Historical Significance of the E. 38th St. Corridor and South-Central Minneapolis

Learn more about the buildings and landmarks in the East 38th Street community and their importance to black history.

Streets honor southside community activists and leaders

The corner of 38th Street and 4th Avenue was the old stomping grounds for many influential African American business owners, community activists and civil leaders in Minneapolis.

In tribute, remembrance and awareness of the great contributions to the Southside Community and the City of Minneapolis by Launa Q. Newman and Clarissa Rogers Walker, we have named two streets in their honor.

Learn more about their contributions in a resolution honoring Clarissa Rogers Walker and Launa Q. Newman.

Read the honorary resolution

See the coverage in local news

Launa Q. Newman and Clarissa Walker honored with their own streets (Minnesota Spokesman-Recorder)

Street commemorated for Clarissa Rogers Walker at 3rd Avenue South between 36th Street and 42nd Street

Clarissa Rogers Walker Way is located on 3rd Avenue South between 36th Street and 42nd Street.

Clarissa Rogers Walker served her community for 39 years as a leader, social worker, and activist at Sabathani Community Center.

Street commemorated for Launa Q. Newman at 4th Avenue South between 36th Street and 42nd Street

Launa Q. Newman Way is located on 4th Avenue South between 36th Street and 42nd Street.

Launa Q. Newman, wife of Cecil Newman the founder of the Minnesota Spokesman-Recorder, served as president and CEO of the oldest community newspaper in Minnesota for 30 years after her late husband passed in 1976.

Black History and its Influence on the East 38th St. Community

A group gathers for the 38th Street Walking Tour.

In 2016, former Council Member Elizabeth Glidden in partnership with leaders from local community institutions organized an E. 38th Street walking tour to visit sites of important significance to learn about how the area’s local history was deeply influence by black culture and history as told by community leaders.

Learn more from our East 38th St. Area interactive story map

Download the walking tour guide

Jim Crow of the North documentary

Promotional poster for Jim Crow of the North documentary on TPT.

The “Jim Crow of the North” documentary, produced by Daniel Bergin, explores the history and impact of racist real estate covenants in the Minneapolis area. Jim Crow of the North charts the progression of racist policies and practices from the advent of restrictive covenants after the turn of the last century to their final elimination in the late 1960s.

Watch the full documentary on TPT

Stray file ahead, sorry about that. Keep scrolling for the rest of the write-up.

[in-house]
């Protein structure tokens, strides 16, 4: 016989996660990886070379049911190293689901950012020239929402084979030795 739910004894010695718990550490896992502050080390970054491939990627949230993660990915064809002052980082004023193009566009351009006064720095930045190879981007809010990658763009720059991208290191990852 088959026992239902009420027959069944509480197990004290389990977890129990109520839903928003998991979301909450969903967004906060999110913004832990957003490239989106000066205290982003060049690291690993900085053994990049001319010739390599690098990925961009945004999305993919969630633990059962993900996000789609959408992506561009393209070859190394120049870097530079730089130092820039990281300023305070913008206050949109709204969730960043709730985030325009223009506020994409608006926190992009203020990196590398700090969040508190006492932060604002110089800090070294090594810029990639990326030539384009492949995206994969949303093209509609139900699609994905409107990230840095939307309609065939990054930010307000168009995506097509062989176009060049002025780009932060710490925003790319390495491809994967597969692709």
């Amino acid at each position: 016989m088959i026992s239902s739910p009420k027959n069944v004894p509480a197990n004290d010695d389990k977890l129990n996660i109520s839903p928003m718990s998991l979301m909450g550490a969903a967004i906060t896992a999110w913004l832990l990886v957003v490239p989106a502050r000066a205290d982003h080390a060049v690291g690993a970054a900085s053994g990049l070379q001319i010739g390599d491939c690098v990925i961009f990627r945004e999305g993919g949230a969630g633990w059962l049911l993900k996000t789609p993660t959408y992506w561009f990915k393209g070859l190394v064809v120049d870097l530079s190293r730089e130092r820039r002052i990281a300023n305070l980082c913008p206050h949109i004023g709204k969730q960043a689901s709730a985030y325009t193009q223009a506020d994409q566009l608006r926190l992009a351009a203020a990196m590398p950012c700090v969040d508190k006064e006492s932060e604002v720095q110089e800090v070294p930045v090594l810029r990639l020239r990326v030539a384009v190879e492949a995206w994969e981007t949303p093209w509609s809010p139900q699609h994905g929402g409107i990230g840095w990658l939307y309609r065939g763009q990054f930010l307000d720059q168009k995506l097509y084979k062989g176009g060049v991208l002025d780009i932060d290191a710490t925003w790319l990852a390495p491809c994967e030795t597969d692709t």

Historic places in South-Central Minneapolis

Minnesota Spokesman-Recorder Building

The Minnesota Spokesman-Recorder building, 1958

The Minnesota Spokesman-Recorder building is an important part of South Minneapolis' African American heritage and identity. It's located at 4th Avenue South and 38th Street East—a central location for the African American community.

It began in 1934, at a time of legalized oppression, segregation, and widespread racism. The Minnesota Spokesman-Recorder became the only African American newspaper in Minnesota. The building still houses the longest running family-owned African American newspaper in the state.

Learn more about the Minnesota Spokesman-Recorder Building

Tilsenbilt Homes Historic District

The Tilsenbilt Homes Historic District consists of 28 modest single-family homes located along 4th Ave S and 5th Ave S between 39th St E and 47th S E.

The Tilsenbilt Homes Historic District consists of 28 modest single-family homes located along 4th Avenue South and 5th Avenue South between 39th Street East and 47th Street East and spans across the Bryant, Field and, Regina Neighborhoods.

The homes were built as part of the first privately developed interracial housing project in Minneapolis, and one of the first housing projects in the country to offer FHA-insured mortgages to buyers of all races.

The district is significant for its association with housing segregation and Minneapolis’ Civil Rights history, as well as its association with realtor Archie Givens, Sr. and builder Edward Tilsen. Tilsenbilt Homes has been passed down through four generations of the Tilsen family and continues to build homes in Minnesota.

Learn more about Tilsenbilt Homes Historic District.

Arthur and Edith Lee House

Arthur and Edith Lee House on National Register of Historic Places. A quote is inscribed on the sculpture in yard: Nobody asked me to move out when I was in France fighting in mud and water for this country. I came out here to make this house my home. I have a right to establish a home. – Arthur Lee July 16, 1931

In 1931, a young African-American couple, Arthur and Edith Lee, purchased 4600 Columbus Ave S. It was a home in a predominantly white neighborhood. On July 16, 1931, racial taunts and small demonstrations outside their home escalated into an unruly mob of 4,000 people.

Arthur Lee, a WWI veteran, an NAACP member and U.S Postal worker, was determined to stay. He said he had a "right to establish a home" in the neighborhood of his choosing.

Many came to the family's defense, including the local and national chapters of the National Association for the Advancement of Colored People (NAACP), and the influential lawyer Lena Olive Smith. The Lee family remained in the house until fall 1933, when they moved elsewhere in Minneapolis.

Learn more about the Arthur and Edith Lee House

See National Parks Service Arthur and Edith Lee historic registry